Equally, through this presence of influencers being able to help other brands, new businesses may emerge which can become highly successful. Although many are not public companies yet, the manufacturers of influencer products, such as KSI and Logan Pauls’s new drink Prime Hydration (manufactured by CONGO alliance beverage distribution), Sidemen clothing, or management teams such as Millennial Entertainment will begin to see success due to the fame of these individuals. The influencer management industry grew by 30% through 2021, illustrating new businesses entering the market to help influencers manage brand deals. This is another instance of where a firm’s individual business structure may seem dissimilar to others, but due to their partnership and production of these individual goods, will see accelerated growth as fans buy products from their idols, rather than buying goods based on merit. Hence uninteresting firms can gain exceptional growth as they are the backbone of a product with someone else’s face on it. In instances such as Prada, where they splatter the face of celebrities on their brand, these firms create products, which influencers put their face on, creating a business model which has been around for a long time but takes on a new spin of who represents them.

Connection: Amazon has been the leading e-commerce platform and once cornered the market in the online purchase of goods and food for one’s pets. It seemed whimsical to think a firm may be able to challenge Amazon in that trade, however Chewy was able to beat Amazon to become the largest seller of goods in the pet industry. This however was once again not due to superior quality or slimmer prices but the human element.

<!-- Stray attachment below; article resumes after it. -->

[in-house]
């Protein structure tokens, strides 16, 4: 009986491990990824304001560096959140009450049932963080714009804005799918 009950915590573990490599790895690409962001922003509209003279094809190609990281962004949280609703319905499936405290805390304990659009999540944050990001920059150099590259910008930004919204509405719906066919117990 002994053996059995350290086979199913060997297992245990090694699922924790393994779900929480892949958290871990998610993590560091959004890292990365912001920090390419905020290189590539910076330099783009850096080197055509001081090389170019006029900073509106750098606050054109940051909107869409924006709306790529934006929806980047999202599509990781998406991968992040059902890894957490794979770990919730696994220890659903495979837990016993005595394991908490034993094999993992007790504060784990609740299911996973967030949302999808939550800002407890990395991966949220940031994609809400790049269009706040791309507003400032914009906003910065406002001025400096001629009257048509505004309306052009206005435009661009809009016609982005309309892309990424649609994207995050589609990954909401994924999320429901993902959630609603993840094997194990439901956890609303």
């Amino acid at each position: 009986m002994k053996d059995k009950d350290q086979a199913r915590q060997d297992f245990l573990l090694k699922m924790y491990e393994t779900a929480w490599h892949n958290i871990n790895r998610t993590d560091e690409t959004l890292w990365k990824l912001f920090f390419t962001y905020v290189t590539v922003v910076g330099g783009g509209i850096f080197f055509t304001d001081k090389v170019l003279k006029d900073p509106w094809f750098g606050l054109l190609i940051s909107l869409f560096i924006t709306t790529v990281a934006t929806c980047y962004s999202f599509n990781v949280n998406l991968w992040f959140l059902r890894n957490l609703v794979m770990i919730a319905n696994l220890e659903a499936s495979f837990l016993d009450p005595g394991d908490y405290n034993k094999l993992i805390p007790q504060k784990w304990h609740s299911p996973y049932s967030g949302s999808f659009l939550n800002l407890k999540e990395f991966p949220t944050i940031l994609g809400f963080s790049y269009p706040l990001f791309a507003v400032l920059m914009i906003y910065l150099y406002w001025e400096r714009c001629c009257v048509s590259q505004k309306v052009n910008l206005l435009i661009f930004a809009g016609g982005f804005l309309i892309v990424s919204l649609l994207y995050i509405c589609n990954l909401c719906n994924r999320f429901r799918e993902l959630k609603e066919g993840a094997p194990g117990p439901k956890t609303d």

Chewy was able to garner the business of millions of pet owners through their customer service as on one’s pet’s birthday, or when they became ill/died, they would send personal often handwritten letters to the owners to congratulate or console them.

The little human element was able to amass customers due to the feel of a personable company and lead people to become repeat purchasers, as they felt the company cared for them, and their pets which people consider as family.

These both show a psychological switch in generational priorities, as Gen Z has been seen to care more about fairness, others’ perceptions and how they feel about their purchasing choices. Hence it leads to another level of inquisition into a firm’s ability to grow and attract consumers. What some may see as irrelevant and may not understand the impact of little changes to garner the attention of the new generation, has quickly created firms which challenged markets with few but big firms.